- Find the most costly statements
- Determine why the statement is costly
- Get an accurate baseline for the procedure
Find the Most Costly Statments
There are two main ways to determine costly queries. One is to execute the procedure including an Actual Execution Plan. The other is to get a time difference of a before and after for each statement. The are also other ways (including IO usage and CPU usage but we won’t cover those here).
I like to start with the execution plan method. Though this is not the most precise method, it is the easiest.. so let’s start there. Here is how to find the slowest query in a procedure using the execution plan.
Determine why the statement is costly
This can be them most difficult task. With the use of the execution plan, we can help deduce the most common issues.
Now that we’ve found the statement, we need to drill down even further to find out what is causing the statement to be slow. This is done by looking at the cost for each operation in the execution plan. Under each operation, you will see a “cost: x%”. You want to find the operation with the highest percentage and focus on that.
When you do find it, many times it will be one of the following operations:
Scan operations are not bad when the cardinality of the column being searched is less than approx 6%, or when the amount of records being scanned is below around 500 records. Otherwise, if you have a scan that has a high cost associated with it, you will want to find the appropriate indexes to fix this issue.
Large Work Tables / Results
This is the issue above that is depicted by thick arrows. When this happens a lot of times it is a bad order of operations. What that means is that the optimizer did not choose the limit the overall result set by joining the smallest tables first. Instead, it is trying to join and filter from the largest tables, and then join the smaller tables. While this may not be the only scenario this happens in, it does happen often.
To fix this, you may consider breaking the query up and dump results into a temp table prior joining on the rest of the tables. Make sure to index your temp table!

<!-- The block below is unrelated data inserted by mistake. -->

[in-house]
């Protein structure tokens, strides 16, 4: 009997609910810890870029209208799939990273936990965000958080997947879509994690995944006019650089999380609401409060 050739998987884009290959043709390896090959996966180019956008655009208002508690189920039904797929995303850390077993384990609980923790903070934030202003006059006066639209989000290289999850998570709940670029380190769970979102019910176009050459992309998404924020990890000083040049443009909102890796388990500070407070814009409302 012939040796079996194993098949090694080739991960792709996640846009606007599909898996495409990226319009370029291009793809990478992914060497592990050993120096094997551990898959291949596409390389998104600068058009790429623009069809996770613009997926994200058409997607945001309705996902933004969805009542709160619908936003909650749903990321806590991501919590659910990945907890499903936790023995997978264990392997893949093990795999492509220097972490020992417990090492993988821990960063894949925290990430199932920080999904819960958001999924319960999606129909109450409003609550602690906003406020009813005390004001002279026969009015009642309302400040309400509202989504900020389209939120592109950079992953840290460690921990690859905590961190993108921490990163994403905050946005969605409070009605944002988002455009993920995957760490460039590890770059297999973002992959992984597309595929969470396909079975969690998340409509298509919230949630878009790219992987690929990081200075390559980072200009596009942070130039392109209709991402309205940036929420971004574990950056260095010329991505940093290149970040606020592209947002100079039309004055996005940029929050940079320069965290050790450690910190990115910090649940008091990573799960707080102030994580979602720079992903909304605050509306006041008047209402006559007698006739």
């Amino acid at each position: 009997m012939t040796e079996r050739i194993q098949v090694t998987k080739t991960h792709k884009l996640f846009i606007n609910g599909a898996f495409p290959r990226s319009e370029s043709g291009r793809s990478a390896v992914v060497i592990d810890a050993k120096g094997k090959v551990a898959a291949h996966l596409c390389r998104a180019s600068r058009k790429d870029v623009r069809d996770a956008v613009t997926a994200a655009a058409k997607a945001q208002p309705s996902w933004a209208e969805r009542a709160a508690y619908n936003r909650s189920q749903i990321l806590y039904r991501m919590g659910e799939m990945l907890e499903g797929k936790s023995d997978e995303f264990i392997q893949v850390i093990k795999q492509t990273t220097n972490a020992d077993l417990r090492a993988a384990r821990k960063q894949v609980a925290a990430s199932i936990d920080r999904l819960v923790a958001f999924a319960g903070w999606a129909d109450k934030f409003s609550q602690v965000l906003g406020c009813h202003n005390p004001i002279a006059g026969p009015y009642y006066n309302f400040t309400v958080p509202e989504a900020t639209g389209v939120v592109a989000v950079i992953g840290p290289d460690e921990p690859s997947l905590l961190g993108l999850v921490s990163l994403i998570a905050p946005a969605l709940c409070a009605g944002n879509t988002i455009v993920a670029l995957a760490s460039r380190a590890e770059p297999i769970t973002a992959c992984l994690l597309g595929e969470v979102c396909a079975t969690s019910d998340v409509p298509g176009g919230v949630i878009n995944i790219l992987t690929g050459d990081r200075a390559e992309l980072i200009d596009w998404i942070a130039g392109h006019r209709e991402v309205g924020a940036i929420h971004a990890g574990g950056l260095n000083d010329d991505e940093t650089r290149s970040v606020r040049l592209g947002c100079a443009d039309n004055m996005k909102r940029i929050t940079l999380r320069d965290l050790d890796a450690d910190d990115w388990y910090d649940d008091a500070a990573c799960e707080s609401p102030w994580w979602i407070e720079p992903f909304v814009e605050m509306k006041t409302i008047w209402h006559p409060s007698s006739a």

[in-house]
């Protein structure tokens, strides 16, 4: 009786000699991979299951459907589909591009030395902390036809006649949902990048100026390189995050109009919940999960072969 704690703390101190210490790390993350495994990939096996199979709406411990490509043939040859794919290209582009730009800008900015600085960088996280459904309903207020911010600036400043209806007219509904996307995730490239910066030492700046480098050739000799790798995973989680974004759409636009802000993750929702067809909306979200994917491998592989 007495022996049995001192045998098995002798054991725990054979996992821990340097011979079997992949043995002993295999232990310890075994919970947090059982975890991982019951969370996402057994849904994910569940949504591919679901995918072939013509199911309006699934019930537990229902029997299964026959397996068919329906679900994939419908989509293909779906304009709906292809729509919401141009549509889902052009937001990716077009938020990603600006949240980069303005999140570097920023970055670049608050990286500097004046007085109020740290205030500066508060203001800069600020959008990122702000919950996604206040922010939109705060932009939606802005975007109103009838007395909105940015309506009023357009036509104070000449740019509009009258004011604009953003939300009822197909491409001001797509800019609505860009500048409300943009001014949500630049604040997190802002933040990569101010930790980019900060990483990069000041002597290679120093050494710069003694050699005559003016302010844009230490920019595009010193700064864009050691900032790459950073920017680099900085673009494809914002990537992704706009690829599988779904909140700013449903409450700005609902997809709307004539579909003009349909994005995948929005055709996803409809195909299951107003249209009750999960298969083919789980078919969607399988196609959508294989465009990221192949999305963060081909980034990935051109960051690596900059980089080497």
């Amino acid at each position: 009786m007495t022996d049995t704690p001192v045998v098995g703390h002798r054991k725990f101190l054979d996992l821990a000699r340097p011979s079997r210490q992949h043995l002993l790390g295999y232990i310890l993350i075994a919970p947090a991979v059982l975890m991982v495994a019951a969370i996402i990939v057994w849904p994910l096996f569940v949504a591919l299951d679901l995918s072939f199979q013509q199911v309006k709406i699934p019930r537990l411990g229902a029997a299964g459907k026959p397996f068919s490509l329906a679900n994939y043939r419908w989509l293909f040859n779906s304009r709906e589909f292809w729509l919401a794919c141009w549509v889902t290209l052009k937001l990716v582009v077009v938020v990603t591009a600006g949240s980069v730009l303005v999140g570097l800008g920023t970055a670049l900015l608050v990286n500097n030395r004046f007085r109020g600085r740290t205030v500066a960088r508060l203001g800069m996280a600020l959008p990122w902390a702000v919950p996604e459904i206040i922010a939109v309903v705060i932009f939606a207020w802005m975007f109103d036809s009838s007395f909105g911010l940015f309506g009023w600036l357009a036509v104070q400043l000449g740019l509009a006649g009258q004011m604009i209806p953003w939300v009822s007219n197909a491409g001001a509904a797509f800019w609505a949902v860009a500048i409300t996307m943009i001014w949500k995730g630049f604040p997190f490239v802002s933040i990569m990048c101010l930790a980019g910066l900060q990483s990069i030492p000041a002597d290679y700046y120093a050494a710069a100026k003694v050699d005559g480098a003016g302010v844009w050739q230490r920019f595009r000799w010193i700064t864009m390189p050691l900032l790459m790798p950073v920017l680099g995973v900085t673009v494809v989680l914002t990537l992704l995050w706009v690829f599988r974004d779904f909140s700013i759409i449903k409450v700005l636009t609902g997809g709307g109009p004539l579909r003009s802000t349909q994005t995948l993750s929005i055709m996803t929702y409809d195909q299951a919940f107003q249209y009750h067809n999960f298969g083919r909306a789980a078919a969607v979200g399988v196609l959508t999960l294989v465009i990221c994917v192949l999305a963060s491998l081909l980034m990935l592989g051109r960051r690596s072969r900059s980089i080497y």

RID Lookups / Key Lookups
These are also not always bad. In fact you cannot get around this issue all the time. Why? Because you can only have one clustered index, and you don’t want to include every column in the table in all your non clustered indexes. However if you run into this issue having a high cost, you will want to consider changing your clustered index, or adding the columns being looked up in the Key Lookup using the INCLUDE statement for indexes.
Parallelism can have a significant impact on queries and your server. What this means is that the amount of data being usurped by your query is very large, so in order to speed it up, SQL Server thinks it would be best to create more SPIDs to handle the operation. When this happens look for your page life expectency to dip low and your disk utilization to go high. Consider employing the same technique as above of breaking up your query. Also look at the order of operations and change the query around. If that doesn’t help, add the query hint OPTION (MAXDOP 1). Like this:
FROM dbo.mytable mt
JOIN dbo.yada y
ON mt.ID = y.ID
OPTION (MAXDOP 1)
This guy may fool you when it comes to the cost factor, however it can be a big hindrance to performance when this operation is between table joins. The “scalar” part should worry you, because it does perform somewhat of a row-by-row operation. When this is between table joins, this operation is there to do an implicit conversion of a datatype in order to join the columns correctly. Since it cannot join the two tables directly it will often force too many records to be touched in order to be converted. The conversion may then be dumped into a worktable (in the background) then that worktable will be used for joins after the conversion. Just make sure to join like data types.
Get an Accurate Baseline
Next before you make changes, get an accurate baseline prior to making changes so when you do make changes, you can be sure that they sped things up.
When you execute a procedure, the time it takes to execute is in the lower right-hand corner as shown below.
From the above, we can see the problem with only using the client side timer. It does not show milliseconds, and milliseconds do matter. The other problem that we cannot see above with the client-side timer is that it also includes the round trip time to the server and back to your computer. While this may seem like a more accurate depiction, it makes optimizing harder because you get less consistent results. In my opinion, it’s better to get the server-side timings.
To get the server-side timings, we turn on the time statistics, using set statistics time command.
We enable it using this:
Once executed, it stays on for the entire session (or window) until you close the window or turn it off (by replacing ON with OFF). So you only need to execute this one time, then you can remove the statement.
The next step needed to get consistent results is to clear the caches. One cache holds the compiled version of the SQL Procedure (the execution plan), the other cache holds the data pages that are retrieved from disk.
To clear the compiled execution plan, we use:
To clear the data pages, we use:
Now optimize and apply the changes discovered above! I know, easier said than done sometimes. Even though we did not cover all situations for query slowness, hopefully this will provide a good launching pad. We will delve further into fixes in a later article.